The game is afoot to define the presidency of Gerald Ford. The dominant narrative from the mainstream media is that Ford was the “Great Healer,” an extinct species of bi-partisan statesman who guided the country through the aftermath of the Watergate scandal and the pullout from Vietnam.
The lead to this front page story by Peter Baker of the Washington Post represents the dominant media narrative of “bi-partisan healer”:
A nation deeply polarized by war and partisanship came together yesterday to mourn Gerald Rudolph Ford as a healer during a previous era of division, while Washington began preparing an elaborate farewell for the most modest of presidents….Ford’s legacy as a bridge builder before, during and after his short presidency dominated the discussion in Washington and across the country yesterday, standing in contrast to a time when leaders in both parties often seem unable to join hands on the big issues of the day. During his final years, mostly privately but sometimes publicly, Ford often expressed regret at what he saw as a coarsening political environment that personalizes policy differences and undermines national unity.
Yet other stories remind us of the narrative that ultimately cost Ford the presidency in 1976: an out-of-touch stumbler and bumbler. This interpretation was reflected in Chevy Chase skits on Saturday Night Live, and then reinforced by selective media reporting of any spills that Ford might have taken in his many athletic outings or public appearances. Indeed, late night comedy’s ability to define Ford might be the first example of the rise of infotainment as an important strategic communication arena.
Ford’s SNL plague is also an example of what ultimately tortured future candidates like Al Gore. Media narratives lock in perceived personality flaws like Ford’s “clumsiness,” or Gore’s “truth exaggeration,” and every event or issue becomes re-interpreted through the specific narrative lens, regardless of truth or evidence. Despite being the most athletic president in history, Chevy Chase’s SNL skits in combination with selective media reporting reinforced an impression that Ford was somehow physically challenged.
As another example, consider Ford’s statement at the second 1976 Presidential debate that was later miscontrued by the Carter campaign and the news media as evidence of a bumbling president in a state of denial.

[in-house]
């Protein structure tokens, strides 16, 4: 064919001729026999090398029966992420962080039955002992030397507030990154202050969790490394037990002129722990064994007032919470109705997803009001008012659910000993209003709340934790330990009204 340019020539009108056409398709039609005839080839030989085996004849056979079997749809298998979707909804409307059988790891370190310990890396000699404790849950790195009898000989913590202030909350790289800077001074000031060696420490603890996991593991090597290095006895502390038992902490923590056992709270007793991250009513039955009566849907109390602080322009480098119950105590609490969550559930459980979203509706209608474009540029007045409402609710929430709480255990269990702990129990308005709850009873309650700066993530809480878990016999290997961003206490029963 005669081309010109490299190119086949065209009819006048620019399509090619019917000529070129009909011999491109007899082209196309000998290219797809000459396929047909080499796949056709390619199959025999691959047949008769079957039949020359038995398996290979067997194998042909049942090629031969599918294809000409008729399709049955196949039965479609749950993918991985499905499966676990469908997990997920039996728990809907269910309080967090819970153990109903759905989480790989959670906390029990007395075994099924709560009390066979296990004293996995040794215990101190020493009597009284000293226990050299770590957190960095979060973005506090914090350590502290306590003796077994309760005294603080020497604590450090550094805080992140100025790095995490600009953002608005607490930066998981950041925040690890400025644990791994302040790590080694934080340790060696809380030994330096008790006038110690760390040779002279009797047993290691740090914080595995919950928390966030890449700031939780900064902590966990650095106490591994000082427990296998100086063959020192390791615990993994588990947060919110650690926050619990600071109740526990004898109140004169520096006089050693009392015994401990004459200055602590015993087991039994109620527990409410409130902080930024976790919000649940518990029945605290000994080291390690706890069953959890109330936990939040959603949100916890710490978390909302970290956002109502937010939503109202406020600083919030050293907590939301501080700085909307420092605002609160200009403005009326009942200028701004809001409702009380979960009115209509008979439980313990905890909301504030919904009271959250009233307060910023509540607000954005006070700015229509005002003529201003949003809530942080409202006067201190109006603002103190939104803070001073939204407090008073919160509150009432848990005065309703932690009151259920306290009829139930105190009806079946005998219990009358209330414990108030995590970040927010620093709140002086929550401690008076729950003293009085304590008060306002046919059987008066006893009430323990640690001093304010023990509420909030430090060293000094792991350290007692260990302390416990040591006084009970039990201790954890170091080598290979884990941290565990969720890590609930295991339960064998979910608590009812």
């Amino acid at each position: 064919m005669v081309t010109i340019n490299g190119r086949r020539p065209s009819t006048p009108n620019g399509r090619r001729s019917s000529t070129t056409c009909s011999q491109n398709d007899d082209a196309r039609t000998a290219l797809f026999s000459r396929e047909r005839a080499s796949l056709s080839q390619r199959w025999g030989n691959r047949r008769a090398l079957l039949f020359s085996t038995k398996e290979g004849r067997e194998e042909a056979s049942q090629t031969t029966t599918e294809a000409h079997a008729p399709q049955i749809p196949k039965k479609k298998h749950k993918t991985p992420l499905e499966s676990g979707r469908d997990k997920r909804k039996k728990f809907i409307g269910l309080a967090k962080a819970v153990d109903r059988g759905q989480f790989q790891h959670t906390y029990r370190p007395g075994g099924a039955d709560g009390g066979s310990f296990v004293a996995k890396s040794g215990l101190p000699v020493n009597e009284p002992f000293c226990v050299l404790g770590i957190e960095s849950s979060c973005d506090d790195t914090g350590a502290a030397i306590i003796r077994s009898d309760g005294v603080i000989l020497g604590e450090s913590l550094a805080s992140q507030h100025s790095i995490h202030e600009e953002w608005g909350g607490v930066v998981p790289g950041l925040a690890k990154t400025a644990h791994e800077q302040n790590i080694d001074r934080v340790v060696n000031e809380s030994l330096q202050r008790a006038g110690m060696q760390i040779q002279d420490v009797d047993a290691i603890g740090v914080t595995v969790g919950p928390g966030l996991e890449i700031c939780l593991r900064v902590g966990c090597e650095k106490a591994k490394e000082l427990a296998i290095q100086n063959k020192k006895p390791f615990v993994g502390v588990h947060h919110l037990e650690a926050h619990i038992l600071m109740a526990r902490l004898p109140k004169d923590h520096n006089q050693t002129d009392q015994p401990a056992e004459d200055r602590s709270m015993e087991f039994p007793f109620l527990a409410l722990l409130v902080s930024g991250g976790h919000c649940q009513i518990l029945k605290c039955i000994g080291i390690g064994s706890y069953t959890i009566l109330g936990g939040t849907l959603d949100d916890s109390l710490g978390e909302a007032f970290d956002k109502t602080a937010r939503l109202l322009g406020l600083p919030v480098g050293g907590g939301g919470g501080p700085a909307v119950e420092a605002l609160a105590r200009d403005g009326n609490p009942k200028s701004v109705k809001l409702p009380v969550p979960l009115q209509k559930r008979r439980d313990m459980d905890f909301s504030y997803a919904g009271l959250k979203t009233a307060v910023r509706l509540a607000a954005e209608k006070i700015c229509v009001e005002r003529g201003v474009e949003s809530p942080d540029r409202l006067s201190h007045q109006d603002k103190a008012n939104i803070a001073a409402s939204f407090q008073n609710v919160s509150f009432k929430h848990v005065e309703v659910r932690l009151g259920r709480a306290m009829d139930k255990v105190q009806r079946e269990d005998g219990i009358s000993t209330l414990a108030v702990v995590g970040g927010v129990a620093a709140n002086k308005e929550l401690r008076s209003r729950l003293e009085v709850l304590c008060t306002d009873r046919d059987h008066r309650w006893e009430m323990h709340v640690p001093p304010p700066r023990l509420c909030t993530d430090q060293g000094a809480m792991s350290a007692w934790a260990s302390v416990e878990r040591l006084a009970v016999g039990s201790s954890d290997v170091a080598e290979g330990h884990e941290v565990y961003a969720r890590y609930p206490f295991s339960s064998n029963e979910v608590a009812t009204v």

Contrary to the media interpretation that somehow Ford was disputing the notion that the Soviets controlled eastern Europe militarily, it is clear from the transcript that what Ford meant was that the “spirit of freedom” still existed among the citizens of the Eastern bloc countries, despite their Soviet occupation:
FORD:…there is no Soviet domination of Eastern Europe and there never will be under a Ford administration.
MAX FRANKEL: I’m sorry, I – could I just follow – did I understand you to say, sir, that the Russians are not using Eastern Europe as their own sphere of influence in occupying mo- most of the countries there and in – and making sure with their troops that it’s a – that it’s a Communist zone, whereas on our side of the line the Italians and the French are still flirting with the possibility of Communism?
FORD: I don’t believe, – Mr. Frankel that – the Yugoslavians consider themselves dominated by the Soviet Union. I don’t believe that the Rumanians consider themselves dominated by the Soviet Union. I don’t believe that the Poles consider themselves dominated by the Soviet Union. Each of those countries is independent, autonomous: it has its own territorial integrity and the United States does not concede that those countries are under the domination of the Soviet Union. As a matter of fact, I visited Poland, Yugoslavia and Rumania to make certain that the people of those countries understood that the president of the United States and the people of the United are dedicated to their independence, their autonomy and their freedom.
Finally, a few media outlets on the left have focused heavily on Ford’s role as enabler of Henry Kissinger, and specifically his tacit support for the General Suharto-led Indonesian invasion of East Timor. Consider this report and interview at the radio program Democracy Now.
Well documented in books, articles, and documentaries such as The Trials of Henry Kissinger, a search of major US newspapers archived in Lexis Nexis finds that not a single news article appearing this week has mentioned the event.
Somewhere Edward Herman and Noam Chomsky are probably smiling. The lack of coverage detailing Ford’s mirky foreign policy decisions is consistent with the predictions of their Propaganda Model.